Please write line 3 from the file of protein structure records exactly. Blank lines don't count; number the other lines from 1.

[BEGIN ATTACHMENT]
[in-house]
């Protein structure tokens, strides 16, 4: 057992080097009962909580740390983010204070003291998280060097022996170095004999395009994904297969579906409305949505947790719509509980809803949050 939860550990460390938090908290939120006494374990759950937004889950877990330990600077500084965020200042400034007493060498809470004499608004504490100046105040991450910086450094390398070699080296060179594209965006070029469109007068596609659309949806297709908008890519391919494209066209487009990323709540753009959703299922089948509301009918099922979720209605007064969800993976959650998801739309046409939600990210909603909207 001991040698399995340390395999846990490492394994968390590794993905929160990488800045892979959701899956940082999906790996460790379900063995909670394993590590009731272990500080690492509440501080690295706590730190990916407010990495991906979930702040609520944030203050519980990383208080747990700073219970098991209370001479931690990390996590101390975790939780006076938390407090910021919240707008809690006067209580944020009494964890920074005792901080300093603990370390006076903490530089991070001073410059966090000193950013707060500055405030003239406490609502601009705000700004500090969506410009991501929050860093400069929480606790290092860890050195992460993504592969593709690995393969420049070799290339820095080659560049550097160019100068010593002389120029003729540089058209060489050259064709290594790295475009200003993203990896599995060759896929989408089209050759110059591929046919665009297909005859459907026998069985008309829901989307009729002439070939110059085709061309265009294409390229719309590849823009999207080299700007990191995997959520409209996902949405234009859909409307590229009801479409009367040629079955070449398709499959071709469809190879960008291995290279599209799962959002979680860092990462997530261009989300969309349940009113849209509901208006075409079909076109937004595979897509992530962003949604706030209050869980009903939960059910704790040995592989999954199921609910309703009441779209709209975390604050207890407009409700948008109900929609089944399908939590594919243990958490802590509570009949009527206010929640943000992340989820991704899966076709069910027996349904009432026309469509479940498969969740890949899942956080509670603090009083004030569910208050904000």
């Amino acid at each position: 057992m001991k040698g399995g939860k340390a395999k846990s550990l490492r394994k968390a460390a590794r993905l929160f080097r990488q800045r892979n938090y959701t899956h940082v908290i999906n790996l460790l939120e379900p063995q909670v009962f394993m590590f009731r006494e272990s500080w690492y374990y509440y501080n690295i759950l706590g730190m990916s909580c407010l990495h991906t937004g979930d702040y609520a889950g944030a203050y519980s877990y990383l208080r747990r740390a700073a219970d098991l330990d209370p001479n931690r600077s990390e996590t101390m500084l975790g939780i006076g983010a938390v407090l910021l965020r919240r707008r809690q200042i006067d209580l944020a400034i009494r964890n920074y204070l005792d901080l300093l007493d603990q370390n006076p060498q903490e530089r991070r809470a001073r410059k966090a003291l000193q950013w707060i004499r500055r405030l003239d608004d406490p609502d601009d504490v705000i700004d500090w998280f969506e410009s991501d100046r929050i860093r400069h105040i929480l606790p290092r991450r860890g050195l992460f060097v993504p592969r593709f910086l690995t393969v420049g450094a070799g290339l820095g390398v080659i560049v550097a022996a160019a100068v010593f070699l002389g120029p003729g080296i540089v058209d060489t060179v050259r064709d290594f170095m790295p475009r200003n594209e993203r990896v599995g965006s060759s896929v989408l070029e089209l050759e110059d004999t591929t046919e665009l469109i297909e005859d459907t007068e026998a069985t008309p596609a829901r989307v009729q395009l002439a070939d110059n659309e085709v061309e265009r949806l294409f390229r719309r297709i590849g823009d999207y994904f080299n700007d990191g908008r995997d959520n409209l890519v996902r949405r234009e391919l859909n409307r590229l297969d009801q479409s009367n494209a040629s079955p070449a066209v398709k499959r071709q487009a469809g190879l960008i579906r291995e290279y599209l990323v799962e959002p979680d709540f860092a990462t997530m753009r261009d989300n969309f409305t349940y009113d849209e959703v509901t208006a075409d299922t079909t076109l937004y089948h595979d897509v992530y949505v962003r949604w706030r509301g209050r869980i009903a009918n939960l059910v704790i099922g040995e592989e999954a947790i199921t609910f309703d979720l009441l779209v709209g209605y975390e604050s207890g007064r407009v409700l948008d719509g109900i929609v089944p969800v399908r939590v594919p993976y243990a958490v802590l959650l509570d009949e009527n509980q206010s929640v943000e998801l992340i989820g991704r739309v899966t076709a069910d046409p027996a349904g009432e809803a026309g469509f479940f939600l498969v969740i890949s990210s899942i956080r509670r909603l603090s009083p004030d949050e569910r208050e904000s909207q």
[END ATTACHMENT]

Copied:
């Amino acid at each position: 057992m001991k040698g399995g939860k340390a395999k846990s550990l490492r394994k968390a460390a590794r993905l929160f080097r990488q800045r892979n938090y959701t899956h940082v908290i999906n790996l460790l939120e379900p063995q909670v009962f394993m590590f009731r006494e272990s500080w690492y374990y509440y501080n690295i759950l706590g730190m990916s909580c407010l990495h991906t937004g979930d702040y609520a889950g944030a203050y519980s877990y990383l208080r747990r740390a700073a219970d098991l330990d209370p001479n931690r600077s990390e996590t101390m500084l975790g939780i006076g983010a938390v407090l910021l965020r919240r707008r809690q200042i006067d209580l944020a400034i009494r964890n920074y204070l005792d901080l300093l007493d603990q370390n006076p060498q903490e530089r991070r809470a001073r410059k966090a003291l000193q950013w707060i004499r500055r405030l003239d608004d406490p609502d601009d504490v705000i700004d500090w998280f969506e410009s991501d100046r929050i860093r400069h105040i929480l606790p290092r991450r860890g050195l992460f060097v993504p592969r593709f910086l690995t393969v420049g450094a070799g290339l820095g390398v080659i560049v550097a022996a160019a100068v010593f070699l002389g120029p003729g080296i540089v058209d060489t060179v050259r064709d290594f170095m790295p475009r200003n594209e993203r990896v599995g965006s060759s896929v989408l070029e089209l050759e110059d004999t591929t046919e665009l469109i297909e005859d459907t007068e026998a069985t008309p596609a829901r989307v009729q395009l002439a070939d110059n659309e085709v061309e265009r949806l294409f390229r719309r297709i590849g823009d999207y994904f080299n700007d990191g908008r995997d959520n409209l890519v996902r949405r234009e391919l859909n409307r590229l297969d009801q479409s009367n494209a040629s079955p070449a066209v398709k499959r071709q487009a469809g190879l960008i579906r291995e290279y599209l990323v799962e959002p979680d709540f860092a990462t997530m753009r261009d989300n969309f409305t349940y009113d849209e959703v509901t208006a075409d299922t079909t076109l937004y089948h595979d897509v992530y949505v962003r949604w706030r509301g209050r869980i009903a009918n939960l059910v704790i099922g040995e592989e999954a947790i199921t609910f309703d979720l009441l779209v709209g209605y975390e604050s207890g007064r407009v409700l948008d719509g109900i929609v089944p969800v399908r939590v594919p993976y243990a958490v802590l959650l509570d009949e009527n509980q206010s929640v943000e998801l992340i989820g991704r739309v899966t076709a069910d046409p027996a349904g009432e809803a026309g469509f479940f939600l498969v969740i890949s990210s899942i956080r509670r909603l603090s009083p004030d949050e569910r208050e904000s909207q």